GRANT BALLOT: So, they always heard that some day -- they call it Iivaqsaaq. They go around Alaska from the south, and they were coming to preach. It turned out to be Uyauk, Ralph Uyauk. He -- his original family was from Nauyaqtuuq.

So he went down to Nome. He was introduced to Christianity. He was the one that came up along with others. And they're the ones that when they start talking about the Bible, Jesus, there's a lot of 'em got together and didn't want this demon stuff in 'em anymore. So what they'd call that in movies? It's -- KAREN BREWSTER: Oh, exorcism, kind of? GRANT BALLOT: Yeah. KAREN BREWSTER: Yeah. SUSAN GEORGETTE: Oh, yeah.

GRANT BALLOT: Yeah. And some of my cousins knew that one. He's buried across here. His demon didn't want to come out. He was elevating. Demon didn't want to come out. But he did.

That's what -- what they were doing with the Christianity when they came home. This is why people blame them for stopping dancing and stuff, because they -- they thought that everybody that danced was doing the demonic stuff, but that's not necessarily the truth. You had to do more than that to become demonic.

God prevents demons from coming into me. If -- if my -- I give myself to them, that's authorizing them to get in me. And many had done that.

There was this guy named Maniiḷaq. You know Maniiḷaq? KAREN BREWSTER: Hm-mm. GRANT BALLOT: He would set up a pole one day a week, and he said there's a god up in heaven. That was before they had Bibles, but somewhere along the line, I think it's the Holy Spirit. There was a godly person even in the worst places.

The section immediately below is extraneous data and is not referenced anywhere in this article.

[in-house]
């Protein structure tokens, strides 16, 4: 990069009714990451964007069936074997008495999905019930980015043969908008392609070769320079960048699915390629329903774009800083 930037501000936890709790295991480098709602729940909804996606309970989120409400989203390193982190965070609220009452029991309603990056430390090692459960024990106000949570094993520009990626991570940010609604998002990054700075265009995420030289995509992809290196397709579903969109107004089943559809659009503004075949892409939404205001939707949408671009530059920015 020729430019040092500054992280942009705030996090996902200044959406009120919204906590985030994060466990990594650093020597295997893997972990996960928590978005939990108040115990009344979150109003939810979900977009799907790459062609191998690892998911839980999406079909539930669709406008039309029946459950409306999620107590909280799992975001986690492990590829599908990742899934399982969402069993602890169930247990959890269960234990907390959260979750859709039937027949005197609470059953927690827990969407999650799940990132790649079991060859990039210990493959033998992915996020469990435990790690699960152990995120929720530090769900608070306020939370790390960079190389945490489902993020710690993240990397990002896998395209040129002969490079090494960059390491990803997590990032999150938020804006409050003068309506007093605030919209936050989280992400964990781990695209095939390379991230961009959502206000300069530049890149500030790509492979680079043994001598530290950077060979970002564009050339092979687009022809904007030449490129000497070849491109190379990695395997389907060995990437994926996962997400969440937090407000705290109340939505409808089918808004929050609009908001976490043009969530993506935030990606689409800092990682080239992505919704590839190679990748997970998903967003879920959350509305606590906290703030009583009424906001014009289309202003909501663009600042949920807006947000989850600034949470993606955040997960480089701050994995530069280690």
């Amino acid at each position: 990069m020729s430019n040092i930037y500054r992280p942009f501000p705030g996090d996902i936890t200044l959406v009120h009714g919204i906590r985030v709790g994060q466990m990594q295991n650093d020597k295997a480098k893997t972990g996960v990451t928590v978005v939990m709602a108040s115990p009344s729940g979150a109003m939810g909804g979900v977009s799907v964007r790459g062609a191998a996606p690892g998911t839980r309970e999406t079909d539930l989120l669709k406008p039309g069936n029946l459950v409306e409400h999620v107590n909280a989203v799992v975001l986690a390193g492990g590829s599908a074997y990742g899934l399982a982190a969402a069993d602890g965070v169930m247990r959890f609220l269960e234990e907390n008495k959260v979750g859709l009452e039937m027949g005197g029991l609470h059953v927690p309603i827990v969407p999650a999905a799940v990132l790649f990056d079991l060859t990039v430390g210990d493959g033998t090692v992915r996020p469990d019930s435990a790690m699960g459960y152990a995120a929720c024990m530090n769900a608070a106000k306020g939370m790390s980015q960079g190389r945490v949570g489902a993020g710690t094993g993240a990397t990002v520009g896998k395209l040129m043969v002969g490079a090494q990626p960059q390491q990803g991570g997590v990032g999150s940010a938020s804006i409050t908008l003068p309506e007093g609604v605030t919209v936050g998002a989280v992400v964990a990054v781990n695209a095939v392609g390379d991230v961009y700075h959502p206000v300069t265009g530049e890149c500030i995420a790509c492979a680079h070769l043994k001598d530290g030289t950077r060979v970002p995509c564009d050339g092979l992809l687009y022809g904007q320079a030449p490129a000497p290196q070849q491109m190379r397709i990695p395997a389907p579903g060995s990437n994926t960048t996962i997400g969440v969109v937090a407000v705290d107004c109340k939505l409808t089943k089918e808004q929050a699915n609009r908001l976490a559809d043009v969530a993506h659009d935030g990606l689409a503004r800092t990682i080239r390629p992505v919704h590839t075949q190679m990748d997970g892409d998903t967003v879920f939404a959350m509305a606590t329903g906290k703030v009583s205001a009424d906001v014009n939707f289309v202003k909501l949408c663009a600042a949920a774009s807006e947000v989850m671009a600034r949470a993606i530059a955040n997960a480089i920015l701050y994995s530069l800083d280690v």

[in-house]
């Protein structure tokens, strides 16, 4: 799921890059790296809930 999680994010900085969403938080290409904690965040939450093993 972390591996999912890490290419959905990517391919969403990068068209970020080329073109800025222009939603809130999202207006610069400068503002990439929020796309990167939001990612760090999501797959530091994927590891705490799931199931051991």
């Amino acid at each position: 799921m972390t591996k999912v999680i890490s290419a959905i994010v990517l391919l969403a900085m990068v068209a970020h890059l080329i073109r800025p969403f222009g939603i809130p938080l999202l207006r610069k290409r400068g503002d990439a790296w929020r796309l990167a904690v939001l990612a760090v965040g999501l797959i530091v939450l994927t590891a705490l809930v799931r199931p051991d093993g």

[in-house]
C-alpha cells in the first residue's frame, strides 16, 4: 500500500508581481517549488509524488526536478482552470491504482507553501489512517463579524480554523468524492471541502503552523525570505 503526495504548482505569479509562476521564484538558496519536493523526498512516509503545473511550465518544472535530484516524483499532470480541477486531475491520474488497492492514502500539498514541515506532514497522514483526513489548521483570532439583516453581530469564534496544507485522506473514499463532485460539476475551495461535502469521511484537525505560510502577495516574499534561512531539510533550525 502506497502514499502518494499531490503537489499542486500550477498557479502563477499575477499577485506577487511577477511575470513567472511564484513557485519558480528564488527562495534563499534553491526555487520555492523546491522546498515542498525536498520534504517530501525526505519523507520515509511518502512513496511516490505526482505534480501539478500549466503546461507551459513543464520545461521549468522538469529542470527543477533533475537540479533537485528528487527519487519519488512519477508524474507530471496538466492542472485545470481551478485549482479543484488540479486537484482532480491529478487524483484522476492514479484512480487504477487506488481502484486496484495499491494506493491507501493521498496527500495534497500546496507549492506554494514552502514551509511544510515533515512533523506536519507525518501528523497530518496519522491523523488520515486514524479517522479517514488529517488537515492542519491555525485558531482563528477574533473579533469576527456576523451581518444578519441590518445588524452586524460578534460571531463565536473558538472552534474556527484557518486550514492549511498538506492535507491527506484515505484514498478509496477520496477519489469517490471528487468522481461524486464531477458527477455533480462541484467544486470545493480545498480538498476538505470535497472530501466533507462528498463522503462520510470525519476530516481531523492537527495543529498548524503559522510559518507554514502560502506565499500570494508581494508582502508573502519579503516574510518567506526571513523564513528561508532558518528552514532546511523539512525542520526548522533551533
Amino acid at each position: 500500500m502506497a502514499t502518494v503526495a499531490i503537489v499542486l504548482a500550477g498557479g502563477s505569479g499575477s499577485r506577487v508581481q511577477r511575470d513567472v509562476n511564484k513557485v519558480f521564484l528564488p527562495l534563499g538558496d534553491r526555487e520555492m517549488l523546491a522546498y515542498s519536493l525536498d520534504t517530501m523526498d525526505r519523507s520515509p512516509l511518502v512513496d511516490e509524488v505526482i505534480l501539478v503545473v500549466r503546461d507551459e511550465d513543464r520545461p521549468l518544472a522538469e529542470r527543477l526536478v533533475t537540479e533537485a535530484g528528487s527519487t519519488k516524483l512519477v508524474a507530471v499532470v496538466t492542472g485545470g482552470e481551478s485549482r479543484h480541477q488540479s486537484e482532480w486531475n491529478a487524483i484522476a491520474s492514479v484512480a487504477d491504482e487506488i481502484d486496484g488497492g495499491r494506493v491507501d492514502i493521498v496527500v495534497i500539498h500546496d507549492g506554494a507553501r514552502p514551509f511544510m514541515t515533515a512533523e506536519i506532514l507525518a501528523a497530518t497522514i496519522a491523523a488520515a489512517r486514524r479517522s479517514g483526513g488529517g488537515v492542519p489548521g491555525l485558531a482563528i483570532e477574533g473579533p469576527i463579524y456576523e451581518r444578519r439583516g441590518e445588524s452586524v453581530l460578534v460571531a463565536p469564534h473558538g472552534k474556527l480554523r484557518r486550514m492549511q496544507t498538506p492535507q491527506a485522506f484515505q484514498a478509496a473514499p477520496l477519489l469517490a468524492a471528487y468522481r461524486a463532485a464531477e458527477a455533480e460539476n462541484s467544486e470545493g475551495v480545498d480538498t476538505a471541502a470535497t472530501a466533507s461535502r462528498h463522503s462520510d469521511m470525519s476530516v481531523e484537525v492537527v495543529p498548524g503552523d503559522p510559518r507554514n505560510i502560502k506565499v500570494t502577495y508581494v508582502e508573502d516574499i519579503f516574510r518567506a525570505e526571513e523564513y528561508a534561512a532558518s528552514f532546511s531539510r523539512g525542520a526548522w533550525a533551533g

People, you know, they'll probably be resurrected the first time. People who obeyed. We had many people that are like that around here. Jimmy Foster, when he was being tempted, he'd take off, go hide someplace to go pray. He didn't want to sin.

William Foster gave him a dog named "Shit." Lead dog. But he changed that name, "Anaq." He didn't want to say, "Shit." That -- these are real happenings that --

So, I don't know much about Charlie Cook other than -- it was before my time anyway, but -- So, if you're satisfied, I'd -- SUSAN GEORGETTE: I'm done. KAREN BREWSTER: You -- you're done? SUSAN GEORGETTE: I think I'm good.

KAREN BREWSTER: I'm deferring to Susan with all her questions. SUSAN GEORGETTE: Where -- where was your mission school? GRANT BALLOT: Aleknagik. It's twenty miles from Dillingham. SUSAN GEORGETTE: Yeah. Okay, that's a -- yeah, that's a long ways. No, I think I'm good, actually.